Museum at Gateway Arch Opens

 John Hill
3. July 2018
Photo: Nic Lehoux (All photographs courtesy of v2com)
Today, the day before Independence Day, the new Museum at Gateway Arch in St. Louis, Missouri, celebrates its grand opening, eight years after the City+Arch+River international design competition.
The 2010 competition was won by a team led by Michael Van Valkenburgh Associates. Although the project focused on renewing the 91-acre Dan Kiley landscape beneath Eero Saarinen's iconic Arch and making better connections between the city, the Arch landscape, and the Mississippi River, it also consisted of a new entry, expansion, and renovation of the Museum at Gateway Arch. 

Designed by James Carpenter Design Associates and Cooper Roberts with Trivers Associates, the new Museum at Gateway Arch is bermed into the landscape and oriented westward to Downtown St. Louis. A new, block-wide landscaped bridge over the Interstate-44 trench links the entry and larger Arch landscape to Downtown.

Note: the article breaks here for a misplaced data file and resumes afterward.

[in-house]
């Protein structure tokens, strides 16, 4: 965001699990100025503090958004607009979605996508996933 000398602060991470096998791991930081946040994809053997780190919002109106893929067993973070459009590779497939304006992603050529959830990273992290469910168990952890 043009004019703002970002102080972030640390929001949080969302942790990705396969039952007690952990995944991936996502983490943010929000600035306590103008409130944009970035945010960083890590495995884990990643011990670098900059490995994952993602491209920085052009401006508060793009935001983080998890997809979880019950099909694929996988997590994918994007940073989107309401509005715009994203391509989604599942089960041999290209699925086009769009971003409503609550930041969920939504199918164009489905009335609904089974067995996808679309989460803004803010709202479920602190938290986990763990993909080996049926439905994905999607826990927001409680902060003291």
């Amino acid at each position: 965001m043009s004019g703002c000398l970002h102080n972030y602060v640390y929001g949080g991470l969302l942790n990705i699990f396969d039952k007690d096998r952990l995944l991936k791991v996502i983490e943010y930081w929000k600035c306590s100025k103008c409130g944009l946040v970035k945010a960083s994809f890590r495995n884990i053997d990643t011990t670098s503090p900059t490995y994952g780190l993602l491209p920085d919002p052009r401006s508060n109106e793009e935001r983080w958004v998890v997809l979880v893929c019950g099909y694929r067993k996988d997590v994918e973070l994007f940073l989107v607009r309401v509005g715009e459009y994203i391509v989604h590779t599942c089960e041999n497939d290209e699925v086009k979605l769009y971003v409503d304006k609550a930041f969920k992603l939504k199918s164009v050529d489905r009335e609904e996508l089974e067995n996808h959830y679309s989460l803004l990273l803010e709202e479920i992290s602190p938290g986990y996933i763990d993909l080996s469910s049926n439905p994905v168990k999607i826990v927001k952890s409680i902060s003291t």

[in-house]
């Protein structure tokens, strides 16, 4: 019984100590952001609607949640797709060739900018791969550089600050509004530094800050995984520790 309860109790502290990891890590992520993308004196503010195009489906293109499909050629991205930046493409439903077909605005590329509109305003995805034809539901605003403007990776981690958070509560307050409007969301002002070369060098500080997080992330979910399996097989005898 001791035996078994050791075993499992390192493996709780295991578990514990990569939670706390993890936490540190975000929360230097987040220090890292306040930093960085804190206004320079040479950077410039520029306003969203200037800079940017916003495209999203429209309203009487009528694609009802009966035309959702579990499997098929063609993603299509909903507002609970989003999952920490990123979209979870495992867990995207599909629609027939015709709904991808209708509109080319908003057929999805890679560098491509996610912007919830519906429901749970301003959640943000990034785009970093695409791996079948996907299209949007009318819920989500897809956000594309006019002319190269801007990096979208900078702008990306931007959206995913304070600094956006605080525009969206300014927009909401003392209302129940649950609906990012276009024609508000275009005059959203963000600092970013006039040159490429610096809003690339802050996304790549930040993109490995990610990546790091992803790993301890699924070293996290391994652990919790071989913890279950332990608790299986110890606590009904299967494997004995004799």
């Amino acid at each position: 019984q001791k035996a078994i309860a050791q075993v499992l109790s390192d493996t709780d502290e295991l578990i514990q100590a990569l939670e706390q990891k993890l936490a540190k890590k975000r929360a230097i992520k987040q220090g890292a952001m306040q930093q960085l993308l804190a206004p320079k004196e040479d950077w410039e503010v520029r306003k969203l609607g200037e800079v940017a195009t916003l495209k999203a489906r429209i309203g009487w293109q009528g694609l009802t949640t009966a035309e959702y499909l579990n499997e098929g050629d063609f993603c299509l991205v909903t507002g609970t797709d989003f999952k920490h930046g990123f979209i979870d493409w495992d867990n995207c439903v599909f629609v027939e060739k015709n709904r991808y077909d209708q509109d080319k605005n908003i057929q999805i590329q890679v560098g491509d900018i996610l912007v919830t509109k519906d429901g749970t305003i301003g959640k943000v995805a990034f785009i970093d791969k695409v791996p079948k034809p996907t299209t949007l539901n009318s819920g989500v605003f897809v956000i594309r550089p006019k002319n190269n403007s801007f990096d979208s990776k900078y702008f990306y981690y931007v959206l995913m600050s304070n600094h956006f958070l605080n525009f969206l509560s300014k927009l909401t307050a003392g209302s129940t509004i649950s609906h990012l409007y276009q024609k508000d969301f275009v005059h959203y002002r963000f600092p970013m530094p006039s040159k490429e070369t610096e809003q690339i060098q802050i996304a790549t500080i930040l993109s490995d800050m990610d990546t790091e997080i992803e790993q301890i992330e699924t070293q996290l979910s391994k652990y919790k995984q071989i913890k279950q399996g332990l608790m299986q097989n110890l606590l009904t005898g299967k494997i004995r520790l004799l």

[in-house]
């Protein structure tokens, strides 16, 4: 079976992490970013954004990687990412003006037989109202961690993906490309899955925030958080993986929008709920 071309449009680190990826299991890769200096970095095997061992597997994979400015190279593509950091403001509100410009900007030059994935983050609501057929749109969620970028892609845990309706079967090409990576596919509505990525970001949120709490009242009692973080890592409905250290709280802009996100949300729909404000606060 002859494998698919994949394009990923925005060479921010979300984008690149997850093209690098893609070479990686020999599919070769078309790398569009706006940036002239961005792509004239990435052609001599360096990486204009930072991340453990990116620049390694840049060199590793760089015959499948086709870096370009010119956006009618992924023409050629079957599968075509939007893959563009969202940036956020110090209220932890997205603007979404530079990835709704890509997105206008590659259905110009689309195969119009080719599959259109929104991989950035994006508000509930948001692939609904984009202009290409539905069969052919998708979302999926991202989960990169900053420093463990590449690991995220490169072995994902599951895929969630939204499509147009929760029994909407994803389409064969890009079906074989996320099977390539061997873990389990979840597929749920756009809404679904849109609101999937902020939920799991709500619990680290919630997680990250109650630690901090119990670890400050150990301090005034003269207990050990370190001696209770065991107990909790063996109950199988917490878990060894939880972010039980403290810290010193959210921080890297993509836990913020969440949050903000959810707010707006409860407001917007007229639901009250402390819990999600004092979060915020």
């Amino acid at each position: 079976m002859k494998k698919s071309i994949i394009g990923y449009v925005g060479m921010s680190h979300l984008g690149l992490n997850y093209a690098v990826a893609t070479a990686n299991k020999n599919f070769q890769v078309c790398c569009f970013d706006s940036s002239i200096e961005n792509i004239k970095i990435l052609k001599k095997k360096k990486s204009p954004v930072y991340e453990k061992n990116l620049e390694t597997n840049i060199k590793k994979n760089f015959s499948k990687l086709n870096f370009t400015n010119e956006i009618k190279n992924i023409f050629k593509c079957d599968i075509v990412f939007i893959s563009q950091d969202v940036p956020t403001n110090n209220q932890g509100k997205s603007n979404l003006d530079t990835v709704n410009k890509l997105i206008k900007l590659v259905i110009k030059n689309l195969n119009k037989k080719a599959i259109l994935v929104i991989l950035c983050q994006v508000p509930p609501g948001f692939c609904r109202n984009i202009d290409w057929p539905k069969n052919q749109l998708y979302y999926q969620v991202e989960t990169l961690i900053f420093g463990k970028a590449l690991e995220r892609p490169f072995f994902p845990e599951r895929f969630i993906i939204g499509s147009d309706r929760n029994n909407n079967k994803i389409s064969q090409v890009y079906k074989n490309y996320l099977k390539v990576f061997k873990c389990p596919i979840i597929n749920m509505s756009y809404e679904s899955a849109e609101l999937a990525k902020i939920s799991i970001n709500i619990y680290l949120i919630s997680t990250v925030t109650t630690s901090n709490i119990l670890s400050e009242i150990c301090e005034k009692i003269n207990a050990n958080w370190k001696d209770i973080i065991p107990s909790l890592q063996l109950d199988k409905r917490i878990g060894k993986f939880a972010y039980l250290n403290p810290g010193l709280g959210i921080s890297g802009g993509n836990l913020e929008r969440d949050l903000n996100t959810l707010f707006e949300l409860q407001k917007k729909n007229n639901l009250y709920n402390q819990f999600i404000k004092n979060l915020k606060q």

Beneath the Arch grounds, the entry and expansion are linked directly to Eero Saarinen's original Museum of Westward Expansion, which has been renovated as part of the project. There visitors can learn "the story of the Native Americans, explorers, pioneers, and rebels who made America possible," and then board a tram that ascends 630 feet to the top of the Arch.

The new Museum at Gateway Arch was one of our "18 for '18" – eighteen notable buildings set to open this year.

EarthCam's time-lapse movie of the construction of the Museum at Gateway Arch, from February 2014 to March 2018:
Seen from atop the Arch, a new landscaped bridge traverses Interstate 44 to link the Arch grounds to Downtown St. Louis. (Photo: Nic Lehoux)
A shallow pool sits at the center of the circular entry plaza. (Photo: Nic Lehoux)
The curved arms of the glass entry and canopy clearly reference Eero Saarinen's Arch. (Photo: Nic Lehoux)
Ramps lead visitors down to the museum that sits below the Arch's landscape reconfigured by Michael Van Valkenburgh Associates. (Photo: Nic Lehoux)
The curved entry frames a view west to Downtown and the Old Courthouse. (Photo: Nic Lehoux)
Visitors at the Museum Arrivals Hall can peer down to the mezzanine and a large scale floor map of the Mississippi River and its tributaries. (Photo: Nic Lehoux)
The new entry and exhibitions are linked to the restored Saarinen Hall beneath the Arch. (Photo: Nic Lehoux)

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